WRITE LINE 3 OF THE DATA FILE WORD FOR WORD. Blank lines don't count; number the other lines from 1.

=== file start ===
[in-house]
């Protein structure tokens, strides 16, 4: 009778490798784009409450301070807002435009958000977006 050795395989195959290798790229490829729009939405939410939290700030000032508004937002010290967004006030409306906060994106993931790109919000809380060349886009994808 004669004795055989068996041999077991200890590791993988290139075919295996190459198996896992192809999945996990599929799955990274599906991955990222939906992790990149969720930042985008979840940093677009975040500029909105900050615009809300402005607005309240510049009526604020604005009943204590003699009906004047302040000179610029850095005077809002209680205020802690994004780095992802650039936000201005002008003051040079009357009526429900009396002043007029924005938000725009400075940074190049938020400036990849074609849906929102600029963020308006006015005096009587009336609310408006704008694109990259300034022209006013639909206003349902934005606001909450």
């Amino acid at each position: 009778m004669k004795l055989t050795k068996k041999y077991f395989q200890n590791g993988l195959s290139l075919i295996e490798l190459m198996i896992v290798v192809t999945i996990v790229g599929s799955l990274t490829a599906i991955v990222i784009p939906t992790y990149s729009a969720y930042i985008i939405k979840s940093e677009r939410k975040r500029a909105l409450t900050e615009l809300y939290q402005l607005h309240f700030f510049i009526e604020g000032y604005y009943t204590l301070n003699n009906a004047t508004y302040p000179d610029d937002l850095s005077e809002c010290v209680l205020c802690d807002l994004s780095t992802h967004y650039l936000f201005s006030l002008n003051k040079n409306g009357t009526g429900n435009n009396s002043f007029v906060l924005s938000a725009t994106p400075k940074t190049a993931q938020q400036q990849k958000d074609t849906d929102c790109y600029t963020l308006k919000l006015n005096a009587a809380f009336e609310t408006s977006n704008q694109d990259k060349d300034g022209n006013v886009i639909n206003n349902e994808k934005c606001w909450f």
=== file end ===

């Amino acid at each position: 009778m004669k004795l055989t050795k068996k041999y077991f395989q200890n590791g993988l195959s290139l075919i295996e490798l190459m198996i896992v290798v192809t999945i996990v790229g599929s799955l990274t490829a599906i991955v990222i784009p939906t992790y990149s729009a969720y930042i985008i939405k979840s940093e677009r939410k975040r500029a909105l409450t900050e615009l809300y939290q402005l607005h309240f700030f510049i009526e604020g000032y604005y009943t204590l301070n003699n009906a004047t508004y302040p000179d610029d937002l850095s005077e809002c010290v209680l205020c802690d807002l994004s780095t992802h967004y650039l936000f201005s006030l002008n003051k040079n409306g009357t009526g429900n435009n009396s002043f007029v906060l924005s938000a725009t994106p400075k940074t190049a993931q938020q400036q990849k958000d074609t849906d929102c790109y600029t963020l308006k919000l006015n005096a009587a809380f009336e609310t408006s977006n704008q694109d990259k060349d300034g022209n006013v886009i639909n206003n349902e994808k934005c606001w909450f």